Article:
For two seasons after an earthquake destroyed their school in 2011, the Louisa Lions basketball teams went on a very long road trip. They traveled to away games, home games, and even practices. This season, that road trip came to an end.
"It's wonderful, we get to come and we don't have to travel to go to practices as much, and we have our home games here and we love to have the crowd out to support us," says Louisa boy's senior point guard Christopher Robinson.
The 2013-2014 season is the first of two that the Lions will play in a temporary gym on campus, until the new school is built.
"When they told us we're going to play games here, it was originally first we're going to play some games here," boy's basketball head coach Brian Wilson says of the temporary gym. "I was like, 'some is better than none.' And then they said we're going to play them all here. To me it was pretty exciting just to have a home gym."
As excited as the Lions are to have a home floor to call their own, they are most excited about having their home crowd there along with them.
"It's great being able to have people come out and support us on a regular basis, instead of like maybe some people would show up one game and the different people would show up another," said Rebecca Brookman, a junior forward on the girl's team.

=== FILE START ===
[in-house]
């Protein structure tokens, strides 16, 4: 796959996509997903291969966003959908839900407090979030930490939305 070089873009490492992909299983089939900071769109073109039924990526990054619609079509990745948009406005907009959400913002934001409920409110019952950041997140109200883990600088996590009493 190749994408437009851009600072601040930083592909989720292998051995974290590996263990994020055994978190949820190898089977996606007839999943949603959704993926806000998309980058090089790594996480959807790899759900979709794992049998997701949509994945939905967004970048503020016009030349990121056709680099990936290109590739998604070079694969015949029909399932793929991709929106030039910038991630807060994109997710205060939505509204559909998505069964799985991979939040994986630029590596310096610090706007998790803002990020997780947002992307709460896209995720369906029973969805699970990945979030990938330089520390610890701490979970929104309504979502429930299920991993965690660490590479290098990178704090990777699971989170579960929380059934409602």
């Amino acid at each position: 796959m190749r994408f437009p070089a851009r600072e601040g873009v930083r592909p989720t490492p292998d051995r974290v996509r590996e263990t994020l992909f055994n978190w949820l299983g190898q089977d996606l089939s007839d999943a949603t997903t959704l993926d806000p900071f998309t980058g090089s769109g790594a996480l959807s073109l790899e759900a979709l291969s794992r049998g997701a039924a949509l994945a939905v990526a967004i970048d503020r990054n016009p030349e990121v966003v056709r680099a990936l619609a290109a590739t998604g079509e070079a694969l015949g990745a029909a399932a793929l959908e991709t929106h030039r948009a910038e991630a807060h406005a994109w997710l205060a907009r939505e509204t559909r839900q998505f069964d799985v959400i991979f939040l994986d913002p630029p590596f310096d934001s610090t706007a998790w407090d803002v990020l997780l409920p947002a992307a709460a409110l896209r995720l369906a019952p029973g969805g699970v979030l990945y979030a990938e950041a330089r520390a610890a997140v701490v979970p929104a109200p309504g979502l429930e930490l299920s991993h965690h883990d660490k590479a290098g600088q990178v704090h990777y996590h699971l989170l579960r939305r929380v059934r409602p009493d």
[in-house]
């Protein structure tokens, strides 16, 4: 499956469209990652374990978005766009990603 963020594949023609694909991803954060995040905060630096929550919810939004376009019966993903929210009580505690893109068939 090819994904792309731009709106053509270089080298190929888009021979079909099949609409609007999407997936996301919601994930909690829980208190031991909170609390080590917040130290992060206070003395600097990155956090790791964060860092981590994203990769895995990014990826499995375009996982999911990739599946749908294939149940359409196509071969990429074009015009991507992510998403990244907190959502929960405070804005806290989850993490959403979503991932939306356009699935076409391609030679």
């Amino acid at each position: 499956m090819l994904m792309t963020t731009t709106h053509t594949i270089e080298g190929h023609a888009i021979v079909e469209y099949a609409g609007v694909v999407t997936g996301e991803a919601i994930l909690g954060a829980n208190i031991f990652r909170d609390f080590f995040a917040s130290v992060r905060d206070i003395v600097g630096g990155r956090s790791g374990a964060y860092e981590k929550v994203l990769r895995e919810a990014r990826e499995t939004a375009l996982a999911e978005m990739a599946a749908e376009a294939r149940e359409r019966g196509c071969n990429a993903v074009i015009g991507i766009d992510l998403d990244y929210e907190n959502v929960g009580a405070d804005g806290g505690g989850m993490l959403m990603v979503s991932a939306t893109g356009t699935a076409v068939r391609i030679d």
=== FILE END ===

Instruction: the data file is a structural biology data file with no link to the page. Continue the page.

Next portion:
"It's hard to motivate these kids to play when nobody is there, especially their peers," added Wilson. "There's nothing like having your peers at a game to make you want to play as hard as you can."
While the Lions are enjoying the crowd support at their home games, there is a limit to the amount of crowd support they can have. The temporary gym has a maximum capacity of 299 people, which means fans have to wait to get in at packed games.
"When we get close to 250, we stop allowing people to come in until five minutes after the varsity game has started," Louisa ticket salesperson Barbara Dandridge explained. "When they come in I keep a count as to how many enter, and if someone leaves out, I have to tally how many leaves out as well."
"I think once we have those rivalry games that everyone wants to come, like our Fluvanna games, and our Orange games and our Charlottesville games, people are going to want to come and see us," said girl's senior center Antonio Comfort. "To have to turn people away will kind of be bad, but it's just something we have to do."
The capacity limit will keep fans waiting to get in to packed games this season, but the Lions are just excited about the opportunity to pack the house and thankful to finally be home.
"It's kind of like a setback because we know we could have more people out," said Robinson. "But at the same time, we're still glad to be back in Louisa, playing our home games here."